2020 Topps Photo Variation SP

With two children already keeping them busy, Buster and Kristen Posey adopted two twin baby girls in early July of 2020, just weeks before the shortened MLB season was scheduled to start. While the twins were expected in August or September, they arrived eight weeks prematurely and had to spend time in neonatal intensive care.

With the abbreviated season set to start on July 23rd, Posey made the announcement on July 10 that he would be opting out of the 2020 season.

“From a baseball standpoint, it was a tough decision,” Posey said. “From a family standpoint and feeling like I’m making a decision to protect our children, I think it was relatively easy.”

In an eerie preview of events, Topps released Series 1 on February 3, which includes a photo variation of Posey waving goodbye, several months before the announcement was made. For variation fans, you can own one for less than $10.

2020 Topps Series 1 “Home Field Advantage”

Without Posey to start the season for the first time since 2010, the Giants made a postseason push in 2020 that came up just short. At 29-31, they narrowly missed out on returning to the postseason, as the Milwaukee Brewers snuck in with the same record.

If you take the WAR (wins over replacement) argument, Posey likely would have been the difference. At his peak, Posey had a 10.1 WAR in 2012, but generally was a 4-7 win player every year over the course of his career.

When he returned in 2021, it was clear what San Francisco had been missing. Aside from his production, Posey brought a certain calm to a pitching staff that can’t be understated. In a data-driven world, intangibles often get lost in the shuffle, but Posey’s presence was palpable beyond simply accounting for things like hits, home runs and RBI.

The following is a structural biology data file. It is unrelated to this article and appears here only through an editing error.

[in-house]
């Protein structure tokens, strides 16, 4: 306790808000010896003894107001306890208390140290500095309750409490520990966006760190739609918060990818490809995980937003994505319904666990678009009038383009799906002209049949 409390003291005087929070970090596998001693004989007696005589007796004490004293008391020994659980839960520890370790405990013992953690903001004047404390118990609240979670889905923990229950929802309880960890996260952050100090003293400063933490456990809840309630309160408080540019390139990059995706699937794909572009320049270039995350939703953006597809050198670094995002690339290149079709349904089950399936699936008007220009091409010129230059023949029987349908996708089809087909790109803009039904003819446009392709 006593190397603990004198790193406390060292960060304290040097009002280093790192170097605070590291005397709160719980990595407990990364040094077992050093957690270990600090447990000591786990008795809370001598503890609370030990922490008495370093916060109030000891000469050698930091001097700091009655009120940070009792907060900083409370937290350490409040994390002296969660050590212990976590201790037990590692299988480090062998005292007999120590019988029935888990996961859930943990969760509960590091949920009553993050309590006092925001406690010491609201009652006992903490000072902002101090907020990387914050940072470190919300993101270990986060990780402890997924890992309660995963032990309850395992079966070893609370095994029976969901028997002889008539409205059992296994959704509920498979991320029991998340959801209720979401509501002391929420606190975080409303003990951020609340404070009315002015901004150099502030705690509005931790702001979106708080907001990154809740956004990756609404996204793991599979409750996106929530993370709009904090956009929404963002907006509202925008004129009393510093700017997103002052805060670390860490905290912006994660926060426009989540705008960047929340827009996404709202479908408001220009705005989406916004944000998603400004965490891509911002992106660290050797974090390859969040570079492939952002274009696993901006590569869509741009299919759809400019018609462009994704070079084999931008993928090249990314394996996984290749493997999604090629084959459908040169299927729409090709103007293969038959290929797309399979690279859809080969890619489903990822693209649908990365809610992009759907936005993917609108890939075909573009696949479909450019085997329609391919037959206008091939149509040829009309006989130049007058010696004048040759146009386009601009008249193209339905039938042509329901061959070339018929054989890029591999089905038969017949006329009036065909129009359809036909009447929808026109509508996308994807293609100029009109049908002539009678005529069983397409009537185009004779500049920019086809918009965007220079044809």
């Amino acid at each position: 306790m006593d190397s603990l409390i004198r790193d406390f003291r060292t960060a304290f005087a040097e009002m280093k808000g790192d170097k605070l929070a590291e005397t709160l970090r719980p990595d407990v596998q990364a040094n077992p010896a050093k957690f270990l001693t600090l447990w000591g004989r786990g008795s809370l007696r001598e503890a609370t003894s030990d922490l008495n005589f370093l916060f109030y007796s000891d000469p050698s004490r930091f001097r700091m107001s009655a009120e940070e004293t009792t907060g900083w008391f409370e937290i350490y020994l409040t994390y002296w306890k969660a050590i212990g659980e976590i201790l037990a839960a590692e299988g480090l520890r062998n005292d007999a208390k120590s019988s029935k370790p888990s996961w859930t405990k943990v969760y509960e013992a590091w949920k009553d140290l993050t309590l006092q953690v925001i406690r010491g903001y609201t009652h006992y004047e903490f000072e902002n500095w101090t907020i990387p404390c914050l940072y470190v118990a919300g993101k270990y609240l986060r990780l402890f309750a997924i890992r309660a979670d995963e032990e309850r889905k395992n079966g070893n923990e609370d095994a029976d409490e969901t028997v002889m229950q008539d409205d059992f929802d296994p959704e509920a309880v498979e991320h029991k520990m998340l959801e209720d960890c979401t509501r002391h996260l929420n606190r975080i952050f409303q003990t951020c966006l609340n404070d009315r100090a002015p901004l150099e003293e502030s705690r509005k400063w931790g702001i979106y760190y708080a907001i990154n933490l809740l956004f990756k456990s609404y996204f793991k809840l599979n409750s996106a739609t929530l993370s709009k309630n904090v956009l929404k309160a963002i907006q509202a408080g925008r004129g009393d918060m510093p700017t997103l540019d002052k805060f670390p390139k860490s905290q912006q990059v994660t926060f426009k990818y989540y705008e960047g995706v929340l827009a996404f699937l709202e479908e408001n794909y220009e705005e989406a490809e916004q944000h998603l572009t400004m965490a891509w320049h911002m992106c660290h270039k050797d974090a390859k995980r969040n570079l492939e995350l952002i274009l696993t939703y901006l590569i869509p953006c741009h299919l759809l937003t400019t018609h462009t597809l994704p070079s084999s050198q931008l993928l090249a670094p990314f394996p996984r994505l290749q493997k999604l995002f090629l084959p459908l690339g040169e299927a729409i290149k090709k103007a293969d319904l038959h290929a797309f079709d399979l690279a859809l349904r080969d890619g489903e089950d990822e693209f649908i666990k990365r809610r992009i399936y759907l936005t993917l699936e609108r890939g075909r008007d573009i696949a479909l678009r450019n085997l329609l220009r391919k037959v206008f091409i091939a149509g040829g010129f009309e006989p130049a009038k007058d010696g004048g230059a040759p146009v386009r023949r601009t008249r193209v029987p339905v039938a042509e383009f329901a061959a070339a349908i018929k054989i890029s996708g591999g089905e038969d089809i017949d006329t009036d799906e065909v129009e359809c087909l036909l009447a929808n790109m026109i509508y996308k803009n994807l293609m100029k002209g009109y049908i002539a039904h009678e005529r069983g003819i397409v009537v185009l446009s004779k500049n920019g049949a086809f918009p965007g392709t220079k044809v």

There were other additions in 2021 for the Giants, but none more noticeable than Posey. San Francisco won 107 games, more than they had ever won in a single season in New York or San Francisco. Posey returned to his MVP form, hitting .304 with 18 home runs and 56 RBI in 395 at-bats. It was as if the year off had rejuvenated Posey, although Posey himself credited his reimagined physique and arm strength to the practice of throwing diapers at his son (Lee Dempsey Posey).

Then, in what was the best kept secret of the year, Posey abruptly announced his retirement after the season. No swan song, farewell tour, or even a hint of his intentions. Despite media surrounding him everyday, there were no leaks in that ship, as Posey didn’t want any retirement attention to detract from the job at hand. While odd for some, it perfectly symbolized the humility that Posey exemplified on a daily basis—always one to deflect praise to another member on the team.

With his family, franchise and foundation thriving, Posey could walk away from the game in one piece—which may have been the only peace he needed.

In 2022, Topps released a new insert called “Home Field Advantage” that bears a resemblance to the “Downtown” design made famous by Panini. Posey’s card features some of the staples of San Francisco, depicting the Golden Gate Bridge, a trolley, the Transamerica Pyramid building, Fisherman’s Wharf, and the seagulls that can often be seen on trash pickup duty during the late innings at Oracle Park. The price has jumped around due to an unstated print run, but a well placed bid could land you one for around $40-$50.

About Lyell Marks

A former college baseball beat writer, Lyell has written for a variety of print and online publications. He was one of the first wave of contributing writers for Bleacher Report. In his free time, Lyell loves talking baseball, playing golf, and adding to his Buster Posey collection. He can be reached at [email protected].